Funeral costs can be met in different ways; funds from the deceased’s estate, a funeral scheme or pre-paid funeral plan, a life insurance policy. Please note, banks or building societies will often freeze the accounts of a person who has died. They may release funds to pay for a funeral but are not under any obligation to do so. Or if there are no funds available at all, the local authority will arrange to pay for the funeral. If this is the case, they should be contacted before any arrangements are made. The funeral director can assist you with this.
You may be able to apply for financial support to help for some of the cost of the funeral. Funeral Support Payment is a government scheme for people on a low income who are receiving certain benefits to help them pay for a funeral. It won’t cover the whole funeral bill, so you might have to pay up to a third of the cost of a simple funeral. It can help to pay for:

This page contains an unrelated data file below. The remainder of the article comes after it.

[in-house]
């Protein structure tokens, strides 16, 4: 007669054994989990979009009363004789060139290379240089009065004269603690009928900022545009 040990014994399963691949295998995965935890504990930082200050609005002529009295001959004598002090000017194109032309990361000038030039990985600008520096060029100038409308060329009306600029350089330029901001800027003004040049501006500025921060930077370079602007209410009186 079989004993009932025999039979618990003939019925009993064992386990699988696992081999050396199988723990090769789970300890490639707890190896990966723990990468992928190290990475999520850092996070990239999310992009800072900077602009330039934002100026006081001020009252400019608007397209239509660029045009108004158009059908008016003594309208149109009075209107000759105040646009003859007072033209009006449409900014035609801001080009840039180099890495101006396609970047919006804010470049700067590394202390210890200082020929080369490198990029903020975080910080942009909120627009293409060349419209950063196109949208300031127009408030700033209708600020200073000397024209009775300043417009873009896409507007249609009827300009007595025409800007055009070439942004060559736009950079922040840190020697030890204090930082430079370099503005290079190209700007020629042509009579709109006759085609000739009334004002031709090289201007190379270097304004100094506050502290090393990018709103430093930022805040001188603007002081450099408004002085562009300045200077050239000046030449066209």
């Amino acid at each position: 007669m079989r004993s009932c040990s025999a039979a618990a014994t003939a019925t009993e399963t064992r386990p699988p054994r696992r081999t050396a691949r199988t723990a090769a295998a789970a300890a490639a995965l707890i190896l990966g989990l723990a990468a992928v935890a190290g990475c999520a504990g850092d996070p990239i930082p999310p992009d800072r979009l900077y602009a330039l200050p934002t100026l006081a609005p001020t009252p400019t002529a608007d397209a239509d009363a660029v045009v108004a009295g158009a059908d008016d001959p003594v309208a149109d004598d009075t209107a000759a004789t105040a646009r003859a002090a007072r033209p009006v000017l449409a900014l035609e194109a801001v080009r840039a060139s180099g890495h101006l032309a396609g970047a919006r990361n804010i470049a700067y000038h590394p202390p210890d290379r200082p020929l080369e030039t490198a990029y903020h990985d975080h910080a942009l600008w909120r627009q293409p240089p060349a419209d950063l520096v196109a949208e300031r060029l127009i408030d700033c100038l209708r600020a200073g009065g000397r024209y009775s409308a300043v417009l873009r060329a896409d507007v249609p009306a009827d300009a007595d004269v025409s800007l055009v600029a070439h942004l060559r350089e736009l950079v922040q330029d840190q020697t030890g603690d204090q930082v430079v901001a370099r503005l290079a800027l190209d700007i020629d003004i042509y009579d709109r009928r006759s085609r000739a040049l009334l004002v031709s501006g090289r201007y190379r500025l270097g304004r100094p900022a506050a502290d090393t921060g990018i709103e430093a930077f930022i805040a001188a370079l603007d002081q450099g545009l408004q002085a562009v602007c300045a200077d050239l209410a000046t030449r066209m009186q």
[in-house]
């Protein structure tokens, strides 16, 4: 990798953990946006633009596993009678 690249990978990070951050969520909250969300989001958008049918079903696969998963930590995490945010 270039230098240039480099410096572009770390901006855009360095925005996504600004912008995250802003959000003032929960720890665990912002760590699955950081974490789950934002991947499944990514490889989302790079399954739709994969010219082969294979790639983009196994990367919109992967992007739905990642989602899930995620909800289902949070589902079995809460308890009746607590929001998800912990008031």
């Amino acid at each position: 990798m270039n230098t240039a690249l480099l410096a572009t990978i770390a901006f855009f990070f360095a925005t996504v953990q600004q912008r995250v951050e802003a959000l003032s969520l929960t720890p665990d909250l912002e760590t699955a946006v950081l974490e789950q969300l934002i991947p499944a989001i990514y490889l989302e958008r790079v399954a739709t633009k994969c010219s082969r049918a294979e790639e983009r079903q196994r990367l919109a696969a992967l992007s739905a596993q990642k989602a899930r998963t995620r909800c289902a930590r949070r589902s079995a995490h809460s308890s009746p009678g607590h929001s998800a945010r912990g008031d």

- death certificates or other documents
- cremation fees, including the cost of the doctor’s certificate
- travel to arrange or go to the funeral
- the cost of moving the body within the UK
- burial fees for a particular plot
- you can also get up to £1,000 for any other funeral expenses, such as funeral director’s fees, flowers or the coffin
You have six months from the date of the funeral to make a claim.
More information on the funeral support payment and how to apply can be found on mygov.scot.
Often having to pay for a funeral is an unexpected cost that people haven’t budgeted for. When this happens people can quickly get themselves into debt to try to meet these costs. There is help and advice on what you may be entitled to as well as support to apply for financial support and for debt management.
Local Money Advice Services is available from Glasgow Advice and Information Network (GAIN).